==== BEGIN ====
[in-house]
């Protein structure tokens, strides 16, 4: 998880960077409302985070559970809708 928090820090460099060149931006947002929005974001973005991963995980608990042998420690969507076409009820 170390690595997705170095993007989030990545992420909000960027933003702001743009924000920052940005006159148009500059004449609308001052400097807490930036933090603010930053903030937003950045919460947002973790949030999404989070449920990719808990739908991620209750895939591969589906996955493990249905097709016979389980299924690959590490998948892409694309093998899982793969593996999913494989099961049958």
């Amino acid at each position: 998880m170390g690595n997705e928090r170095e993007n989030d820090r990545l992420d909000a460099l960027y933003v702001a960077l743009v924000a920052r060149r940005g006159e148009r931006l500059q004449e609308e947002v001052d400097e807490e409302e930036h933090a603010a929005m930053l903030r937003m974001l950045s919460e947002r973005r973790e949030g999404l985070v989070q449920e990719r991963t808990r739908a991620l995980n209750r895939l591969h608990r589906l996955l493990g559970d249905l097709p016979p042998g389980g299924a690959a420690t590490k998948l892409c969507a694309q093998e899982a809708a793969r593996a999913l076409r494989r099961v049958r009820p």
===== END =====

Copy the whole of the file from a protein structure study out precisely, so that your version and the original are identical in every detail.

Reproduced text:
[in-house]
């Protein structure tokens, strides 16, 4: 998880960077409302985070559970809708 928090820090460099060149931006947002929005974001973005991963995980608990042998420690969507076409009820 170390690595997705170095993007989030990545992420909000960027933003702001743009924000920052940005006159148009500059004449609308001052400097807490930036933090603010930053903030937003950045919460947002973790949030999404989070449920990719808990739908991620209750895939591969589906996955493990249905097709016979389980299924690959590490998948892409694309093998899982793969593996999913494989099961049958």
């Amino acid at each position: 998880m170390g690595n997705e928090r170095e993007n989030d820090r990545l992420d909000a460099l960027y933003v702001a960077l743009v924000a920052r060149r940005g006159e148009r931006l500059q004449e609308e947002v001052d400097e807490e409302e930036h933090a603010a929005m930053l903030r937003m974001l950045s919460e947002r973005r973790e949030g999404l985070v989070q449920e990719r991963t808990r739908a991620l995980n209750r895939l591969h608990r589906l996955l493990g559970d249905l097709p016979p042998g389980g299924a690959a420690t590490k998948l892409c969507a694309q093998e899982a809708a793969r593996a999913l076409r494989r099961v049958r009820p």